24th Annual
“Treasures of the Earth Pottery Show and Sale”
Exhibit Dates: Feb. 7 – March 13; Mon. – Fri., 9 – 5:30pm

Opening Reception: Feb. 7, 5:30 – 7:30pm
This promises to be the best exhibit yet with the works of
local and regional artists plus lots of NEW potters! The works on
exhibit include sculpture and pottery in a wide variety of styles.
It is a must see show!
pottery bowl by Cathy Babula

Cathy Babula
I find it deeply satisfying, and even magical, to transform clay into something useful and beautiful. A well-crafted piece of pottery speaks to the person using it and offers immediate connection to ancient tradition I strive to provide quality, handcrafted items that foster appreciation for living intimately with art on a daily basis.

Pam Bailey
My pottery is all handmade, either thrown on the potter’s wheel or handbuilt or a combination of both. With the exception of raku fired pieces, everything is food safe, dishwasher safe and can be used in a microwave. All carved designs are original, including my original BaileyFish design. I hope you enjoy looking in my shop and hope even more that you find something you can’t live without.

Ronnie Blackburn
Ronnie started taking pottery classes at Isothermal Community College in 2005 and has worked out of Allen Griffin’s studio in Shelby since 2009. Ronnie loves using the different techniques to develop a piece of pottery. His specialties are coil and slab built pieces. The majority of his work is one of kind pieces.

Brian Dukes
Brian is originally from Upstate, NY but has lived in Cleveland County since 2003. He takes pottery in Forest City at Good Earth Pottery Studio. Brian enjoys transforming clay into one-of-a-kind faces and fantastical animals. Brian also paints murals and draws in his spare time. Brian and his wife Violet and their daughter Scarlett, reside here in Shelby.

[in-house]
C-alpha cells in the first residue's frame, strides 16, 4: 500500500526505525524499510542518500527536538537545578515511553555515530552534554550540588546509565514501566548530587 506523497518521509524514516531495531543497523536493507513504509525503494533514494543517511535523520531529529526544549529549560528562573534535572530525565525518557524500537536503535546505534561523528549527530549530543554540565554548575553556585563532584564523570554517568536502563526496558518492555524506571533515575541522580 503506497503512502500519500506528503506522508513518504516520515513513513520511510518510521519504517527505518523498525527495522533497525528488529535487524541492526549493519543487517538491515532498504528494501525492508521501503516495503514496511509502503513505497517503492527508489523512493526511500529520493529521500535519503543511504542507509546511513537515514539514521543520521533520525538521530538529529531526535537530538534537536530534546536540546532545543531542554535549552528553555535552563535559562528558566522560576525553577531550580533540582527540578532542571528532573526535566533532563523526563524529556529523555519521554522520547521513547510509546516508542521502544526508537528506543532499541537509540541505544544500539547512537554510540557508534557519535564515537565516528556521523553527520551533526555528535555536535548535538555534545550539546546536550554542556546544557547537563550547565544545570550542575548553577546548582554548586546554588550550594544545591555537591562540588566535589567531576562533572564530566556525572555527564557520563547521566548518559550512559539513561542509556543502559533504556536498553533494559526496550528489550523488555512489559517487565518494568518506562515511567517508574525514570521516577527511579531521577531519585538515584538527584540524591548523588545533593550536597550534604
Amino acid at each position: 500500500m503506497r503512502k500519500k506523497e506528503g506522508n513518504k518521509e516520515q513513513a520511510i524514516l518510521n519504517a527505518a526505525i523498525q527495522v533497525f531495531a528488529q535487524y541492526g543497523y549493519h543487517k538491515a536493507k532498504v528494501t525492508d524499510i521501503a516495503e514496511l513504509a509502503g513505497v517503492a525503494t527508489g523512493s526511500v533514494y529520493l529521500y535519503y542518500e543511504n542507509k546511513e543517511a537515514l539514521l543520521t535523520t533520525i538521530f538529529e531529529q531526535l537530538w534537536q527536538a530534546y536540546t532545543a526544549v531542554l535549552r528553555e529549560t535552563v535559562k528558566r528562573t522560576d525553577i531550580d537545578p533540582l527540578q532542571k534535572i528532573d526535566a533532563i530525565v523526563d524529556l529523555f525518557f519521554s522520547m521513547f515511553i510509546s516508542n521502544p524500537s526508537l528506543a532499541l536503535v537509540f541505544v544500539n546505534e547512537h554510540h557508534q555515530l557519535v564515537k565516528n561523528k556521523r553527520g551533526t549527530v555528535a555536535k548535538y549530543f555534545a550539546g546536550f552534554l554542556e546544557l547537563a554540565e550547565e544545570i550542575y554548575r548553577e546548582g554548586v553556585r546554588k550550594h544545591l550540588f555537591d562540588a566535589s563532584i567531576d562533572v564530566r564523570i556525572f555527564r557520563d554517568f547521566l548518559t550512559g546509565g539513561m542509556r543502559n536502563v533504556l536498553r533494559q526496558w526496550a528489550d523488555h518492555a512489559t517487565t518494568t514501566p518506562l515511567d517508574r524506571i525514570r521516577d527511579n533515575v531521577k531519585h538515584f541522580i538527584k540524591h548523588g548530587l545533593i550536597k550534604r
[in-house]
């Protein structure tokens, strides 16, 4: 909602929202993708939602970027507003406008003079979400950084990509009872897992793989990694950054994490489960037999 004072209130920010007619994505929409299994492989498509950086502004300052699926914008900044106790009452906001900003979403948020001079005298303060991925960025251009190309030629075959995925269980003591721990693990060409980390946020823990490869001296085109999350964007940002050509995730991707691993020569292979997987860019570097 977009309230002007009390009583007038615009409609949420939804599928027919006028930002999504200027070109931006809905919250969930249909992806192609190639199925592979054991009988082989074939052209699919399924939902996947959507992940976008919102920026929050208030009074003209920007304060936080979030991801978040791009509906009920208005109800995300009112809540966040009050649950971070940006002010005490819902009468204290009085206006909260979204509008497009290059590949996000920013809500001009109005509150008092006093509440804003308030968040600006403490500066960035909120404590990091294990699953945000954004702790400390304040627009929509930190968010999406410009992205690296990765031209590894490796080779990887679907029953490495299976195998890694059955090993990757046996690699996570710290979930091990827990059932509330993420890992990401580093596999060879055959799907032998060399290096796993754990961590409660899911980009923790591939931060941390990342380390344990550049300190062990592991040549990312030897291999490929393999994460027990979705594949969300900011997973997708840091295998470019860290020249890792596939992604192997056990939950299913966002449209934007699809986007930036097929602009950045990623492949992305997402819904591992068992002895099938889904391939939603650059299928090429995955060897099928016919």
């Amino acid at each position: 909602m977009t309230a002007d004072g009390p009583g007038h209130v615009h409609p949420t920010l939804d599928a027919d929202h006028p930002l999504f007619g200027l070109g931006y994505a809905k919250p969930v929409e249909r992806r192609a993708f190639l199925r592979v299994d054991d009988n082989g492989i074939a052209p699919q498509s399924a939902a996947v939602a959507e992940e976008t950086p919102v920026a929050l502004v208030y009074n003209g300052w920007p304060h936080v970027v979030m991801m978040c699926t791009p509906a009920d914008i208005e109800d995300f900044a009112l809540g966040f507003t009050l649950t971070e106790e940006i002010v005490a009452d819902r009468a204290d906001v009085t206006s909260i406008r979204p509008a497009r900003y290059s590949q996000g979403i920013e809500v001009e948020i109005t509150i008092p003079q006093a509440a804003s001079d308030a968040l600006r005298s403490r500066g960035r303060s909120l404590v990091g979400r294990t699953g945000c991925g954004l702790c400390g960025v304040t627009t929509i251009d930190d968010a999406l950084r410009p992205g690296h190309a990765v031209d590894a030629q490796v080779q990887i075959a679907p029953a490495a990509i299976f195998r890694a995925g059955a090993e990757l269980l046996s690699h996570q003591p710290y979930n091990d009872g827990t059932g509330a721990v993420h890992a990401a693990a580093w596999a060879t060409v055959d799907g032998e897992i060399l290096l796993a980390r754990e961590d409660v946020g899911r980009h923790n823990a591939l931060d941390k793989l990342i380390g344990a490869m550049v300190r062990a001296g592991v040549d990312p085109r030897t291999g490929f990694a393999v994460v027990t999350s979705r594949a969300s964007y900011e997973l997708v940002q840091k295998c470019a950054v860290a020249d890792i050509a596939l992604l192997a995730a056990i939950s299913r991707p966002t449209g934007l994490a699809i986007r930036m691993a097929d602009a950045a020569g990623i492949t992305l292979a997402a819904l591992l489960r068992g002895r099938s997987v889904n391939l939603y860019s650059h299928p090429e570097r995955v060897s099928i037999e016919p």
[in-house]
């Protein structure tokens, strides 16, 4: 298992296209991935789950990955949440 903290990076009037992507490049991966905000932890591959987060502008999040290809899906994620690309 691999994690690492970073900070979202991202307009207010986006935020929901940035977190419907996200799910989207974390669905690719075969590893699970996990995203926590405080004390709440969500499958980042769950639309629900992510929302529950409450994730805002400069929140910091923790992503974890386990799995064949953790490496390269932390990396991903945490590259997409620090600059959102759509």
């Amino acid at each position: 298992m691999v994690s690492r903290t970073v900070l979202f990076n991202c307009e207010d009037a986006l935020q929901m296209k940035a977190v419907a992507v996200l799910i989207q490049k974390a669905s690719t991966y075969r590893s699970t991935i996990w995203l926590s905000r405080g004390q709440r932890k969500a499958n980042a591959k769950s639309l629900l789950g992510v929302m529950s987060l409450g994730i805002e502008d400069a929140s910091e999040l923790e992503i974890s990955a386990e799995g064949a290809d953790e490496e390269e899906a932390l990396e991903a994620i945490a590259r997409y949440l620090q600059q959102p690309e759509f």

Vickie Gill
Vicki Gill established Bluegill Pottery in 1997.  Her forte is thrown and handbuilt stoneware clay.  Firing takes place in oxidation and on occasion in an atmospheric kiln. The tactile impression is as important to her as the visual impression, so carving and texturing methods form a common thread throughout the body of work. A desire to use and master techniques such as carving and development of rich surface color and texture was influenced by Eastern pottery. Everyday use of handmade work was another important part of a tradition that appealed to her. Her studio has been located in Gastonia since 2004.

Corine Guseman
Corine’s impressions and carvings on her pottery are forged from memories of her youth, surrounded by the beauty of the canyon lands, the desert rock formations and ancient Indian art in Utah. Her work is subtle, quiet and thoughtful; reminiscent of nature at rest. Corine was an affiliate artist at the McColl Center for Visual Art in Charlotte, recipient of a Mecklenburg Arts and Science Council’s Regional Artist Grant, founding member of Buffalo Creek Gallery in Shelby, NC, and Visual Art and Education Coordinator at the Cleveland County Arts Council. She lives in Lawndale, NC.

Mandy Huffman

Mandy Huffman is a resident of Rutherford County NC. As a former painter coming from a family of artists, I never really experienced a calling until I took a class under John King at ICC and discovered the wonderful 3D effect that I could achieve with clay. I get my inspiration from nature and like to combine details and sculpture to form a surprise within a ceramic piece that can be used for both function and art.
Freddie Phillips
I make functional pottery whether it is a bowl, mug or vase but with the flare of added features to appeal to those who love both craft and art. Personally I have always had a love for all things handmade and working in many trades using and building things with my hands gives me an appreciation of pride and craftsmanship in what I do.  Discovering pottery allowed me an outlet to continue that process and being self-taught makes me extremely exhilarated to see one of my creations going to a new home.

Dorothy Houlditch